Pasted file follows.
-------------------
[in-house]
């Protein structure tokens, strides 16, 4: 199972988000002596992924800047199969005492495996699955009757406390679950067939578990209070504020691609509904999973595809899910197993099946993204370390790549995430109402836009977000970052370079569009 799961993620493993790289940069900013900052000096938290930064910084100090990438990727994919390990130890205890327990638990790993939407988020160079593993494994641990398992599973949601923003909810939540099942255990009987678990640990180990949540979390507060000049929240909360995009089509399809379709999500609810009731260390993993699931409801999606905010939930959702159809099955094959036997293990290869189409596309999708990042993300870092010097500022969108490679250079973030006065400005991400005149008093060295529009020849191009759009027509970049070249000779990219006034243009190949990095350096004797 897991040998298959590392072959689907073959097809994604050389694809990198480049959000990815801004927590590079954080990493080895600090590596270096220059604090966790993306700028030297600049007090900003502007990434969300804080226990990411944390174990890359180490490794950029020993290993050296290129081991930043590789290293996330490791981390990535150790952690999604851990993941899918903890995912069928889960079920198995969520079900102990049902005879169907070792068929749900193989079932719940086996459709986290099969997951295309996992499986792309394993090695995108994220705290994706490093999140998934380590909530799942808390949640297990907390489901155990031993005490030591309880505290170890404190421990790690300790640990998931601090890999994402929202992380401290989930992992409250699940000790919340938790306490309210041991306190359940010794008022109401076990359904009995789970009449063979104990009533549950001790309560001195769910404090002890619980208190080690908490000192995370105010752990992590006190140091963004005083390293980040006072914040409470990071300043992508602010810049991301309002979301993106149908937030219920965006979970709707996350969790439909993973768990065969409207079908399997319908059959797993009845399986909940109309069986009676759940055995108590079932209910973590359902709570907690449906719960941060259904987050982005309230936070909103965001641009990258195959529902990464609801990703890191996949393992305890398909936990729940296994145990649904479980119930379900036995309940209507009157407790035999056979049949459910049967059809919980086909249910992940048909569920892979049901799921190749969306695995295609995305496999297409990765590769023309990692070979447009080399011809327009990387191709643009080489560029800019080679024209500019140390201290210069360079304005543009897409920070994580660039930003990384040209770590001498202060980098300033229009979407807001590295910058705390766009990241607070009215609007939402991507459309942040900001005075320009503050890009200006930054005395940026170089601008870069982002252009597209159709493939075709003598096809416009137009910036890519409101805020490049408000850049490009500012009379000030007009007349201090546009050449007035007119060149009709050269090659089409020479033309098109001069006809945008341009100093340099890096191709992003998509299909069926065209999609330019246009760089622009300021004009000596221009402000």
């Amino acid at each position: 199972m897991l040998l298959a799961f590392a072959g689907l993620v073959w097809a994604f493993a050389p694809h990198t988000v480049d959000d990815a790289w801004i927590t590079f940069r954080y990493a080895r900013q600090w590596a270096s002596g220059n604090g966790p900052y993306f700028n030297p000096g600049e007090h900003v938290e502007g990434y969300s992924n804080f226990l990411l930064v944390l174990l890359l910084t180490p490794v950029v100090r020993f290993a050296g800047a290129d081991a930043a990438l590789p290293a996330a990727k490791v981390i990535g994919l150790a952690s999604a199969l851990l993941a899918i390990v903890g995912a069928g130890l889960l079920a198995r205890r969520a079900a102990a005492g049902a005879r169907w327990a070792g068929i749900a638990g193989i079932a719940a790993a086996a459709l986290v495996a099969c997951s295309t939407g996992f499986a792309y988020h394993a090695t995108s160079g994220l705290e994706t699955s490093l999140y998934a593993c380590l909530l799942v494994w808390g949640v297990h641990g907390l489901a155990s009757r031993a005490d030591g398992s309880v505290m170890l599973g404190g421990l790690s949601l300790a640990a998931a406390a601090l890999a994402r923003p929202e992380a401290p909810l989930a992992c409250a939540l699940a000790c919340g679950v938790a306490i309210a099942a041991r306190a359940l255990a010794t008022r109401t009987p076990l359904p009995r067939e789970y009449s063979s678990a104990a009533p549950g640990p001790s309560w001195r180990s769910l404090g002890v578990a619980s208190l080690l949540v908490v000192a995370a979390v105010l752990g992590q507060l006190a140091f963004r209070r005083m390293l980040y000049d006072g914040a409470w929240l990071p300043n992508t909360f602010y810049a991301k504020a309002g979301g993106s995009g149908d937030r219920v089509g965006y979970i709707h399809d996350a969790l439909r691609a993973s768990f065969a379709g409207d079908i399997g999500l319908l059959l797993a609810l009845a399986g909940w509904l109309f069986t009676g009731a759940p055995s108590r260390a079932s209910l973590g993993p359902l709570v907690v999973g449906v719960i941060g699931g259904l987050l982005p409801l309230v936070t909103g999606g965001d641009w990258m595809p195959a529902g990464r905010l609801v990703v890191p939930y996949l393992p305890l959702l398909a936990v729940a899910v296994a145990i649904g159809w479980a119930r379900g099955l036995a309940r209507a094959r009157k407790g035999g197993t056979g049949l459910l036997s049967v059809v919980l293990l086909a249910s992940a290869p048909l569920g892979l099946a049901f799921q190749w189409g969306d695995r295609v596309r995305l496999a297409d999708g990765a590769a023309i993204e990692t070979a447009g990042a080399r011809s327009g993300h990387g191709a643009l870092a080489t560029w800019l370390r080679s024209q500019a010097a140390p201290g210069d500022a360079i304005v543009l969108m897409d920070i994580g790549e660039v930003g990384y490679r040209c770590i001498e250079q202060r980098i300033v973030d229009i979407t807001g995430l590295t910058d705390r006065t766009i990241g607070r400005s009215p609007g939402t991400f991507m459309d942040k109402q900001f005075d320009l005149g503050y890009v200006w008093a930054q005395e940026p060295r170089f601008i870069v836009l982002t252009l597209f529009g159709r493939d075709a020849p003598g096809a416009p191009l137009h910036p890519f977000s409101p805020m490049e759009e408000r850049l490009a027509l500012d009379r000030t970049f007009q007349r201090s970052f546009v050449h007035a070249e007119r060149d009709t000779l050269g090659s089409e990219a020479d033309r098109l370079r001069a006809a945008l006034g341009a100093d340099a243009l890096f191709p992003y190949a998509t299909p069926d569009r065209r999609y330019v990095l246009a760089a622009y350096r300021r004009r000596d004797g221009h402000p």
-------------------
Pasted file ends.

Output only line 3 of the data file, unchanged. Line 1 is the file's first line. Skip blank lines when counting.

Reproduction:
């Amino acid at each position: 199972m897991l040998l298959a799961f590392a072959g689907l993620v073959w097809a994604f493993a050389p694809h990198t988000v480049d959000d990815a790289w801004i927590t590079f940069r954080y990493a080895r900013q600090w590596a270096s002596g220059n604090g966790p900052y993306f700028n030297p000096g600049e007090h900003v938290e502007g990434y969300s992924n804080f226990l990411l930064v944390l174990l890359l910084t180490p490794v950029v100090r020993f290993a050296g800047a290129d081991a930043a990438l590789p290293a996330a990727k490791v981390i990535g994919l150790a952690s999604a199969l851990l993941a899918i390990v903890g995912a069928g130890l889960l079920a198995r205890r969520a079900a102990a005492g049902a005879r169907w327990a070792g068929i749900a638990g193989i079932a719940a790993a086996a459709l986290v495996a099969c997951s295309t939407g996992f499986a792309y988020h394993a090695t995108s160079g994220l705290e994706t699955s490093l999140y998934a593993c380590l909530l799942v494994w808390g949640v297990h641990g907390l489901a155990s009757r031993a005490d030591g398992s309880v505290m170890l599973g404190g421990l790690s949601l300790a640990a998931a406390a601090l890999a994402r923003p929202e992380a401290p909810l989930a992992c409250a939540l699940a000790c919340g679950v938790a306490i309210a099942a041991r306190a359940l255990a010794t008022r109401t009987p076990l359904p009995r067939e789970y009449s063979s678990a104990a009533p549950g640990p001790s309560w001195r180990s769910l404090g002890v578990a619980s208190l080690l949540v908490v000192a995370a979390v105010l752990g992590q507060l006190a140091f963004r209070r005083m390293l980040y000049d006072g914040a409470w929240l990071p300043n992508t909360f602010y810049a991301k504020a309002g979301g993106s995009g149908d937030r219920v089509g965006y979970i709707h399809d996350a969790l439909r691609a993973s768990f065969a379709g409207d079908i399997g999500l319908l059959l797993a609810l009845a399986g909940w509904l109309f069986t009676g009731a759940p055995s108590r260390a079932s209910l973590g993993p359902l709570v907690v999973g449906v719960i941060g699931g259904l987050l982005p409801l309230v936070t909103g999606g965001d641009w990258m595809p195959a529902g990464r905010l609801v990703v890191p939930y996949l393992p305890l959702l398909a936990v729940a899910v296994a145990i649904g159809w479980a119930r379900g099955l036995a309940r209507a094959r009157k407790g035999g197993t056979g049949l459910l036997s049967v059809v919980l293990l086909a249910s992940a290869p048909l569920g892979l099946a049901f799921q190749w189409g969306d695995r295609v596309r995305l496999a297409d999708g990765a590769a023309i993204e990692t070979a447009g990042a080399r011809s327009g993300h990387g191709a643009l870092a080489t560029w800019l370390r080679s024209q500019a010097a140390p201290g210069d500022a360079i304005v543009l969108m897409d920070i994580g790549e660039v930003g990384y490679r040209c770590i001498e250079q202060r980098i300033v973030d229009i979407t807001g995430l590295t910058d705390r006065t766009i990241g607070r400005s009215p609007g939402t991400f991507m459309d942040k109402q900001f005075d320009l005149g503050y890009v200006w008093a930054q005395e940026p060295r170089f601008i870069v836009l982002t252009l597209f529009g159709r493939d075709a020849p003598g096809a416009p191009l137009h910036p890519f977000s409101p805020m490049e759009e408000r850049l490009a027509l500012d009379r000030t970049f007009q007349r201090s970052f546009v050449h007035a070249e007119r060149d009709t000779l050269g090659s089409e990219a020479d033309r098109l370079r001069a006809a945008l006034g341009a100093d340099a243009l890096f191709p992003y190949a998509t299909p069926d569009r065209r999609y330019v990095l246009a760089a622009y350096r300021r004009r000596d004797g221009h402000p």